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OFG Branching Out Through Teacher Training

October 12 2012 | Ocean Friendly Gardens, Basic Class,
by Paul Herzog

San Diego Surfrider Chapter has launched their fourth Ocean Friendly Gardens Series (Class, Workshop, Workday) and decided to use it to train qualified professionals who can lead future Series. Working with the firm with which they have contracted to provide teachers, G3/The Green Gardens Group, master teachers were present during the recent Watershed Basics Class to observe and assist.

Surfrider San Diego's Campaign Coordinator, Julia Chunn (at right), got the Class started with introductions and asking attendees to take a pre-Class quiz on their knowledge of OFG. The room was full with 30 attendees. The Class was taught by Susan Krzywicki (at left), a native plant consultant/designer and the Chair of the Chapter's OFG Sub-Committee. Susan volunteered at the last San Diego OFG Series and was excited to have the chance to be in the teacher role.

Local residents were interested in how going Ocean Friendly would not only improve water quality, but also protect the local bluffs from eroding. Just last year, the bluffs at Sunset Cliffs Natural Park was cited by Yahoo!’s Wanderlust blog as among the country’s five most-rapidly disappearing natural landscapes - right up there with Florida’s Everglades National Park.

An annoucement of the Series was featured in an article that ran prior to the Class in the Peninsula Beacon. The article noted that the City of San Diego's Park and Recreation Department, just a month ago, issued the final version of its drainage study on the bluffs. Dudek, the local engineering firm that prepared the study, proposes piping water directly to storm drains that discharge at the base of the bluff. Not only would that cost approximately $10 million, it would do nothing to change landscape habitats and contribute to polluting the ocean (and add unsightly pipes to the beach). A typical turf lawn in Sunset Cliffs can use 54" of water per square foot to keep it healthy. Natives use about 1/5 of that. Directing rainwater from roofs and driveways into landscapes can meet the needs of natives - and prevent polluted runoff.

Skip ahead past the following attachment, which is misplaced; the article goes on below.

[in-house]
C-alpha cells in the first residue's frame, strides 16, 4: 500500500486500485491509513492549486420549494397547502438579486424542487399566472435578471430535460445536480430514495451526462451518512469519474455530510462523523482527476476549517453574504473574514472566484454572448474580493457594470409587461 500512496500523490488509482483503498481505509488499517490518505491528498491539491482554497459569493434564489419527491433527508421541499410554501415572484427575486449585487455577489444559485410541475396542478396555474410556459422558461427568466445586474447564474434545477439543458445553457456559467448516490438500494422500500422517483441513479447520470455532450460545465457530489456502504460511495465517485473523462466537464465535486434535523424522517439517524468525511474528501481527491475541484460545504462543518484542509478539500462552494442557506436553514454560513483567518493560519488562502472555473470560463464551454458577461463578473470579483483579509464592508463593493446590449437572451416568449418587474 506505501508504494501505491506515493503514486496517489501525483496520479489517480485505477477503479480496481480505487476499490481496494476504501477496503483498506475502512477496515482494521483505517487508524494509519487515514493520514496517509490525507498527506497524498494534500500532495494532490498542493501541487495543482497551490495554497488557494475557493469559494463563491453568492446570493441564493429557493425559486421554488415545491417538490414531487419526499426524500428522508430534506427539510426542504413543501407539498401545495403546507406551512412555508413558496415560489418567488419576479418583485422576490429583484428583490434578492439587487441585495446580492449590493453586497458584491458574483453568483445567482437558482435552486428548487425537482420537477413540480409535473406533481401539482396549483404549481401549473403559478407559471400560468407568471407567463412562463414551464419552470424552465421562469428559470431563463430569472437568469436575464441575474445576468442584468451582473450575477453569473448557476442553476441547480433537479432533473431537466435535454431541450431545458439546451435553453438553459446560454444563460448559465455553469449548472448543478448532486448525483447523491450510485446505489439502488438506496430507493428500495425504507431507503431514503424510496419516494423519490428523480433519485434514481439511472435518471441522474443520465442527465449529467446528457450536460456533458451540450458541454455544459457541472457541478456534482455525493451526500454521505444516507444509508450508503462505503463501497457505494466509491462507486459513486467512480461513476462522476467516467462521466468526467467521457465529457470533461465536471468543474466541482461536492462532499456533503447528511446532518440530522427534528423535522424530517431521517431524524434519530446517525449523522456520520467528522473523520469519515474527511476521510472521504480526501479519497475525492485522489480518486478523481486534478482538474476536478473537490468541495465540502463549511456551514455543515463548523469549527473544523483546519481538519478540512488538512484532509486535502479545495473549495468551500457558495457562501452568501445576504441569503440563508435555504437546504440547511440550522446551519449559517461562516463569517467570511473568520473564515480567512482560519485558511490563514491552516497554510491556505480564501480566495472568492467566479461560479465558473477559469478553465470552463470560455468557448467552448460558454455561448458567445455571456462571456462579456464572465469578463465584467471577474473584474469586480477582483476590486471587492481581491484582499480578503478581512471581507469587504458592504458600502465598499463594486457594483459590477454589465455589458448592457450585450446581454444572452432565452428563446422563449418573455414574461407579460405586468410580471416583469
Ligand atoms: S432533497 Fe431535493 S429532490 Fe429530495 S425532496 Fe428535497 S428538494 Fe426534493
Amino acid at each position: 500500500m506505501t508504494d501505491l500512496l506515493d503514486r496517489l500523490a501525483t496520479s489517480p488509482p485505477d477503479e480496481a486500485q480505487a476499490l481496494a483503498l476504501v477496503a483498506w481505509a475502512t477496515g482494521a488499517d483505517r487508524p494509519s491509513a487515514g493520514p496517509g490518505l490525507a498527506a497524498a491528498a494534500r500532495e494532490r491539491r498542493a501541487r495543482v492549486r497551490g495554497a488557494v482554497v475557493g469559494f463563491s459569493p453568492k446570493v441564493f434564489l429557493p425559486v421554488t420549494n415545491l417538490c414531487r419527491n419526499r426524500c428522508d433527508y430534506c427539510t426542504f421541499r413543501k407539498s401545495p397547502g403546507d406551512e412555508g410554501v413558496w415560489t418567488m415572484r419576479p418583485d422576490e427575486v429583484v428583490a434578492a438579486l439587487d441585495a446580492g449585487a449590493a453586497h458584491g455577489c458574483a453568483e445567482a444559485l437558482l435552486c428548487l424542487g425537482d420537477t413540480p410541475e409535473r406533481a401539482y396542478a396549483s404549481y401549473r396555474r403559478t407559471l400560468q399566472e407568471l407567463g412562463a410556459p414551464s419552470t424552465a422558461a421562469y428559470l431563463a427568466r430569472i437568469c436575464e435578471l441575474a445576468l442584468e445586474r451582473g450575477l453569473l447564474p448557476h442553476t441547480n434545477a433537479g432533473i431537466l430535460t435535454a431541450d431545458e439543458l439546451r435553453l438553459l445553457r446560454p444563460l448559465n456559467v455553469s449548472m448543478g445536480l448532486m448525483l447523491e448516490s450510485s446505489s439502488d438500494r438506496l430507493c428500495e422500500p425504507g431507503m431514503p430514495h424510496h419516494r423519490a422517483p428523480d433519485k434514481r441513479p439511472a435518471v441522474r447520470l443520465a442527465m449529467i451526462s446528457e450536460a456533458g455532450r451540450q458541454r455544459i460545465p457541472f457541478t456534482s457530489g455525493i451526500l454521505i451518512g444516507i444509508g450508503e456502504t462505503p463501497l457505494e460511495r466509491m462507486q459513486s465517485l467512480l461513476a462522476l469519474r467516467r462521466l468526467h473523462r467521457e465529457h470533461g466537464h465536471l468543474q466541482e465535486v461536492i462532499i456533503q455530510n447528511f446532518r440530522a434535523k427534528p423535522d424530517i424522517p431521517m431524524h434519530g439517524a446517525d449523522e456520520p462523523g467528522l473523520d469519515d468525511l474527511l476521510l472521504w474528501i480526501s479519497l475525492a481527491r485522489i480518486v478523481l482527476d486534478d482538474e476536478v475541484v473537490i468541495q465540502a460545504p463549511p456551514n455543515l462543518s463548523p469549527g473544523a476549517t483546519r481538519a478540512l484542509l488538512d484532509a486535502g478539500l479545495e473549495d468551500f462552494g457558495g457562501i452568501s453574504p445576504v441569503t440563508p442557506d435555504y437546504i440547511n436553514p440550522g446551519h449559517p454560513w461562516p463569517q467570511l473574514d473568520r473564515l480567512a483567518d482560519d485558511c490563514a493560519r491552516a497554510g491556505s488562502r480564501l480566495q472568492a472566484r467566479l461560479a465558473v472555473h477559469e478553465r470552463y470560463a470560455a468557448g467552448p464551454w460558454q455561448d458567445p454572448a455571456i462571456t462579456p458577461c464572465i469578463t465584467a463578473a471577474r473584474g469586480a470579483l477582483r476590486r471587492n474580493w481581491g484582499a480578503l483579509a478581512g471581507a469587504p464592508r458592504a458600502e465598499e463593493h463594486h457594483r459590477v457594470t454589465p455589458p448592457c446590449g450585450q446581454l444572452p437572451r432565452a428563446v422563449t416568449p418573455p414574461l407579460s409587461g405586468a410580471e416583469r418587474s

The San Diego Chapter is a partner on a large state-funded grant centered around sustainable landscape education and hand-on training for both residents and professionals. Programming is envsioned to begin in the Spring of 2013. Grant partners have signed up to participate in the Series to learn more about OFG. Joey Jacoby (at right), a landscape architect with the City of San Diego, shared information about current landscape retrofit rebate programs.

Additional grant parterns, Stephanie Gaines from the County of San Diego and Dan Noble from the Association of Compost Producers (pictured at left), also actively participated in the Class. Stephanie was excited to learn how extensively stormwater runoff was addressed in the Class curriculum and in the OFG guidelines. Carlos Michelon from the San Deigo County Water Authority, the lead agency on the grant, also attended.

A post-Class quiz was completed by attendees at the end of the Class so the Chapter and G3 can see how much knowledge was gained. Lastly, those interested in being the host site for the next steps in the Series - a Hands-On Workshop on Site Evaluation and the Garden Assistance Party (GAP) - were asked to fill out a form and hand it in for consideration.

The Fox 5 News team covered the Class with a live broadcast, and here's link to their story and video. The Chapter sponsored the Series, spending its own funds to demonstrate its commitment to setting a new trend in landscaping and pollution prevention. Some funds were recouped by charging Series participants $30. In addition, the GAP host will be asked to pay for Susan's time overseeing the GAP workday as well as any time she consults on the design of the retrofit.

Next steps:

  • Nov 4th - Hands-On Workshop on Site Evaluation at the site selected.
  • Jan 13th - Garden Assistance Party to transform a landscape into an OFG!
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